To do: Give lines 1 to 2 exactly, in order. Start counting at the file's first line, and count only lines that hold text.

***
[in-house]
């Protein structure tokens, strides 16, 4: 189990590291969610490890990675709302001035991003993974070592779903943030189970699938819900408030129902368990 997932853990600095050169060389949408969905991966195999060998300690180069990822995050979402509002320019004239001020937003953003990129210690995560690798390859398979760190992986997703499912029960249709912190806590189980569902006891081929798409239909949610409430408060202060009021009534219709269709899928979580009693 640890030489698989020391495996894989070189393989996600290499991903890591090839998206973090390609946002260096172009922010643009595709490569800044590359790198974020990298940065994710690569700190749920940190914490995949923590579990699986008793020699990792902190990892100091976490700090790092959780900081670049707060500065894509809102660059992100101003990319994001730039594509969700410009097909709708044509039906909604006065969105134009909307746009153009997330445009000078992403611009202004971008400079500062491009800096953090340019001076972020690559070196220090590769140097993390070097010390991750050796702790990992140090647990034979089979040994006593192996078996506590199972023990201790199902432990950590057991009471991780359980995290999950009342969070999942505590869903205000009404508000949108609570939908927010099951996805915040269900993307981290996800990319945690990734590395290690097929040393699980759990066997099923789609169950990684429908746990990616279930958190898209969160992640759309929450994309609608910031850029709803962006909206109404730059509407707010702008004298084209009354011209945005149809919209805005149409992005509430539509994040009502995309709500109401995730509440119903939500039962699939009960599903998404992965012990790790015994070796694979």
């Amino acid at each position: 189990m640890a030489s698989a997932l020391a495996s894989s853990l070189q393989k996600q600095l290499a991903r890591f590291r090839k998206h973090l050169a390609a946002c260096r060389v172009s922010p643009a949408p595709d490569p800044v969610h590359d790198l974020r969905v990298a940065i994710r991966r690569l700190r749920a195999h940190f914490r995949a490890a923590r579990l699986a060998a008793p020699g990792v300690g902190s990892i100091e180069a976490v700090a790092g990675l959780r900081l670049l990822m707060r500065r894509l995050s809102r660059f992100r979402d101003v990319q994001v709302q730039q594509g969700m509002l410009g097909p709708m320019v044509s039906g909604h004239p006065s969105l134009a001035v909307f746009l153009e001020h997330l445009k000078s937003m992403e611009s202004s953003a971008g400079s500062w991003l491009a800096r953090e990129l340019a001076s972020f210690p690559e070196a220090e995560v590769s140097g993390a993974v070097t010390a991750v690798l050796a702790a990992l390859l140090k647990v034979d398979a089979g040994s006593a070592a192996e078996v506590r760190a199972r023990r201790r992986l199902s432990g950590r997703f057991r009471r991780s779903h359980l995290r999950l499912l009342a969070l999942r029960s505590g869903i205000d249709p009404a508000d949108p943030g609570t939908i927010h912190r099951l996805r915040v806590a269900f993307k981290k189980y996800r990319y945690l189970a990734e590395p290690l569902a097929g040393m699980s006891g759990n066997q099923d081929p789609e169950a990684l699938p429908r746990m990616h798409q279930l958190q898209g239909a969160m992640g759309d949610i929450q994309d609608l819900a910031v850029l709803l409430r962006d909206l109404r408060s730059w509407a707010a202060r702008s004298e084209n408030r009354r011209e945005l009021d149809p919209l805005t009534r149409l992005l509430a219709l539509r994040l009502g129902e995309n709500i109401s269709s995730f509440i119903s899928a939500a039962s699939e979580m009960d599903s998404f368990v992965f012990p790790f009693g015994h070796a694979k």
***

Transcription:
[in-house]
């Protein structure tokens, strides 16, 4: 189990590291969610490890990675709302001035991003993974070592779903943030189970699938819900408030129902368990 997932853990600095050169060389949408969905991966195999060998300690180069990822995050979402509002320019004239001020937003953003990129210690995560690798390859398979760190992986997703499912029960249709912190806590189980569902006891081929798409239909949610409430408060202060009021009534219709269709899928979580009693 640890030489698989020391495996894989070189393989996600290499991903890591090839998206973090390609946002260096172009922010643009595709490569800044590359790198974020990298940065994710690569700190749920940190914490995949923590579990699986008793020699990792902190990892100091976490700090790092959780900081670049707060500065894509809102660059992100101003990319994001730039594509969700410009097909709708044509039906909604006065969105134009909307746009153009997330445009000078992403611009202004971008400079500062491009800096953090340019001076972020690559070196220090590769140097993390070097010390991750050796702790990992140090647990034979089979040994006593192996078996506590199972023990201790199902432990950590057991009471991780359980995290999950009342969070999942505590869903205000009404508000949108609570939908927010099951996805915040269900993307981290996800990319945690990734590395290690097929040393699980759990066997099923789609169950990684429908746990990616279930958190898209969160992640759309929450994309609608910031850029709803962006909206109404730059509407707010702008004298084209009354011209945005149809919209805005149409992005509430539509994040009502995309709500109401995730509440119903939500039962699939009960599903998404992965012990790790015994070796694979």